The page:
There’s a wide variety of enemies too – the same Y. Signals and Galcias as the old games of course, but there are also cops with recharging riot shields, long-haired punks which have devastating spinning kicks, stout helmet-wearing rockers with a powerful charging dash, robot fighters that can magnetically attract metal items on the screen, karate fighters with counter moves, bad guys that chuck vials filled with poison, fire, or electricity, and plenty of others. Many are introduced through the levels as the game progresses, and challenge you to fight different combinations of them, so your skills are always being put to the test. While the “Galcia with a knife” character first appeared in Streets of Rage 2, here he’s almost comically overpowered, a threat that needs to be dealt with immediately before taking on any other foe. Hilariously, in the Chinatown level, he can also pick up gigantic spears, which makes him even more of a threat. A nice touch is Estel, a recurring antagonist who’s a police officer, and can summon a cop car to bombard the screen with explosives, a callback to the skill from the first game.

The special move system has been changed too; when you execute one, you’ll temporarily lose some health, which you’ll gain back after landing a few hits. However, if you get smacked by an enemy, then you’ll lose that bit of health. It promotes using special attacks regularly while still requiring that you don’t play too sloppily, encouraging a healthy mix of offense and defense. There are also new “star” moves, which can used based on how many hidden star icons you can find throughout the stage. These aren’t quite as powerful as the “cop car” moves from the first game, but they’re also more suitable for crowd control than your other special attacks.

There are twelve stages altogether, making it significantly longer than the 16-games, which capped out at eight levels. Beyond its aesthetics, the Streets of Rage series was so well regarded because they were made for the console audience, and so it wasn’t as brutally difficult as its arcade counterparts often were. Streets of Rage 4 evolves this by drastically changing its balance. With the 16-bit games, you were given a handful of lives and continues, and were expected to make it all the way to the end. In Streets of Rage 4, your life count and score reset at every stage, and running out of lives while require restarting the levels; this then divides the game into twelve smaller challenges instead of one large one. With this focus, enemy attacks are much more powerful, and you’re more often threatened with losing lives. However, restoratives are also placed more regularly, so you can always keep yourself as full health stock, if you’ve played well enough. Most bosses also have at least one health restorative, which you can save until you need it, providing you can make your way to that part of the screen before getting knocked out. However, once you’ve beaten the main mode, you can unlock an Arcade mode, which requires that you beat the whole game on one credit in a single run.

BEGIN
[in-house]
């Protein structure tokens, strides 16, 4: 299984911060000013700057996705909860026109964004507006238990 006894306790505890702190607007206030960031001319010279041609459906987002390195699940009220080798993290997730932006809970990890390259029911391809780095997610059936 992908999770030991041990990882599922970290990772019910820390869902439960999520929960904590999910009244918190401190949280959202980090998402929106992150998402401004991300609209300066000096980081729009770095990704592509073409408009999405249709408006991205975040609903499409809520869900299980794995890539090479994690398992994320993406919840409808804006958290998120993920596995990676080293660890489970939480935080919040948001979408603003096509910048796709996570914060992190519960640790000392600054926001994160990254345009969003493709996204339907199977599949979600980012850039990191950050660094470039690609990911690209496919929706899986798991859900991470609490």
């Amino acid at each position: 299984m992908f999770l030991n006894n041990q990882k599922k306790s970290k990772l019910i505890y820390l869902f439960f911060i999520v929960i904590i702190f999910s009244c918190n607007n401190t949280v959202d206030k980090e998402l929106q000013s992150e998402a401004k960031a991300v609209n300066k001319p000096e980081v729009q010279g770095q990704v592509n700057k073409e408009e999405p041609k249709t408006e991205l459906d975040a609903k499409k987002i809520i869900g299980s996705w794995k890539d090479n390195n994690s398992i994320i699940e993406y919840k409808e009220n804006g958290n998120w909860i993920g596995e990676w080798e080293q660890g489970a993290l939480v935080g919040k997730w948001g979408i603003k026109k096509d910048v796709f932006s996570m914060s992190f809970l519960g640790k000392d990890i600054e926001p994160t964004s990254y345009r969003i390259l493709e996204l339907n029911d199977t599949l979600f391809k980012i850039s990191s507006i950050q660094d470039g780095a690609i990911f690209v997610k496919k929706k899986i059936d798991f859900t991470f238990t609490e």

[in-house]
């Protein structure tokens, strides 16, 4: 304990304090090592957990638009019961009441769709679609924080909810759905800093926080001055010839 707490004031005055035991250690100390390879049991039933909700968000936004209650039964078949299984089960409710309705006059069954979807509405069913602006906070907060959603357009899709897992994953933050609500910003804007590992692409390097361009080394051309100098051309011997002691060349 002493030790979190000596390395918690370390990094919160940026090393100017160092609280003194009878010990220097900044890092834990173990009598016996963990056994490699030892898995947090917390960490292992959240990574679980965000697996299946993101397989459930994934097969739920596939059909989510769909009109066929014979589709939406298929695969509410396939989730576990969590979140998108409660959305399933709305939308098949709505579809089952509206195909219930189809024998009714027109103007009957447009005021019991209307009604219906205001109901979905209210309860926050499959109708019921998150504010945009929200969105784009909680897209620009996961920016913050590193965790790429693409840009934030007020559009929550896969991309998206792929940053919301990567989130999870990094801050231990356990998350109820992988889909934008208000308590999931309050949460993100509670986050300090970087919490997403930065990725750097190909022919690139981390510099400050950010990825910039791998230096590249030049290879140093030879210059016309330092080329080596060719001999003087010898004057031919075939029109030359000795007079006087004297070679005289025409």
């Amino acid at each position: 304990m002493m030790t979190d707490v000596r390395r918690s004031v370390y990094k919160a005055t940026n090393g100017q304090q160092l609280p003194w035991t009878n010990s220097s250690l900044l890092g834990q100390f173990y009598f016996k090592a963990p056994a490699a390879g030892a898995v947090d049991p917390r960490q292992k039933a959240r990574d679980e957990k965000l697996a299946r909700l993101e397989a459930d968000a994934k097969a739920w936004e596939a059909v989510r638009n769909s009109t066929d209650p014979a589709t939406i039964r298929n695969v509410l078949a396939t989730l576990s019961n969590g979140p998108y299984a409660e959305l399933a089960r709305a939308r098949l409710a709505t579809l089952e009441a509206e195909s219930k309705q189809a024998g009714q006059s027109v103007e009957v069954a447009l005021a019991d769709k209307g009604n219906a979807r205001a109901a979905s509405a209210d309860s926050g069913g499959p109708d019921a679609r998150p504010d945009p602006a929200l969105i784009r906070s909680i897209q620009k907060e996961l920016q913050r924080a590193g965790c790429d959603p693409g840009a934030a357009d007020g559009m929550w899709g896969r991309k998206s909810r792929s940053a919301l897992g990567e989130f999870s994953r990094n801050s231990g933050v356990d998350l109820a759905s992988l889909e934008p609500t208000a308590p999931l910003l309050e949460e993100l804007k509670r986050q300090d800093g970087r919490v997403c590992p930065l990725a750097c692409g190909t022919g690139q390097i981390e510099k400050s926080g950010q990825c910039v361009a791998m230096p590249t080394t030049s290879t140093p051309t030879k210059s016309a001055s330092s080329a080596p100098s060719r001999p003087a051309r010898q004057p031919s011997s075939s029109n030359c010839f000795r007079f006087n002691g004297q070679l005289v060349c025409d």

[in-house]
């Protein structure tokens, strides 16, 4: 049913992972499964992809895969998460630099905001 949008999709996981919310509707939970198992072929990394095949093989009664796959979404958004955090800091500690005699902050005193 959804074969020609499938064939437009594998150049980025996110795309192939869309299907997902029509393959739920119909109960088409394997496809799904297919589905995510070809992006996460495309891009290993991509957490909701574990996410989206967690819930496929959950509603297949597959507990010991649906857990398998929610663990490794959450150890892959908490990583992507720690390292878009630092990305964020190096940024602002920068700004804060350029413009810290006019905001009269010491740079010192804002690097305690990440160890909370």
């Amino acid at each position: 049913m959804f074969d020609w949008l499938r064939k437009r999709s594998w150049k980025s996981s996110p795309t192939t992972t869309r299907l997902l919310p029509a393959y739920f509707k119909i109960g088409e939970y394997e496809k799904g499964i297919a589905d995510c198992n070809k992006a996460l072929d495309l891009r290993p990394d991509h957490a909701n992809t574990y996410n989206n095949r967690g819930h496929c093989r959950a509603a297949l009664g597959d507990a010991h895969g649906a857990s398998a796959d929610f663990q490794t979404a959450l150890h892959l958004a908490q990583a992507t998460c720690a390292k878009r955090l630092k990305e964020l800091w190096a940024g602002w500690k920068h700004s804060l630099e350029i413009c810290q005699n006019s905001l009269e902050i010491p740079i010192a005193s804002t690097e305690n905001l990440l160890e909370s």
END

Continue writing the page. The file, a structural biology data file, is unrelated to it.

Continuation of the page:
Combos will provide extra points the longer you can string them along; however, if you get hit, you lose the entire bonus, so it’s always a risk/reward balance to attempt to hit it higher. Not only will this grant extra lives, but your score is added to a global points total, which can then unlock retro versions of the characters. The chunky sprites look hilariously out of the rest of the game, but they all play like how they did in the old days, often with enormous power to compensate for their smaller moveset. (The gang from the first Streets of Rage also gets the screen-clearing cop car move.) Oddly, while Max and Shiva appear in the game as bosses, only their old school sprite versions are unlockable; Roo pops up in the background of a bar but isn’t playable at all. It’s possible these could be added as DLC at one point; plus, some of the boss designs are so cool, particularly Estel, that it almost seems like they were created to be added at some point in the future. There are also hidden retro-style arenas based on the old games, unlocked by using a taser on the arcade cabinets found throughout the levels.

Mechanically there’s very little of this that’s actually new, as these are aspects that have long existed as part of the beat-em-up DNA, but here they’re skillfully implemented by the folks at Guard Crush, who shown extraordinary expertise in the genre. Indeed, Streets of Rage 4 doesn’t just want to be old school throwback game – it’s something that not only looks and sounds modern, but polishes up 1990s game mechanics with decades of design hindsight; it’s a game that’s welcoming to newcomers, particularly with the easier difficulty modes, but also something with veteran players can appreciate. It hits pretty much every mark of a high quality beat-em-up – it’s no understatement that this is one of the best in the genre.

Series Navigation<< Streets of Rage Remake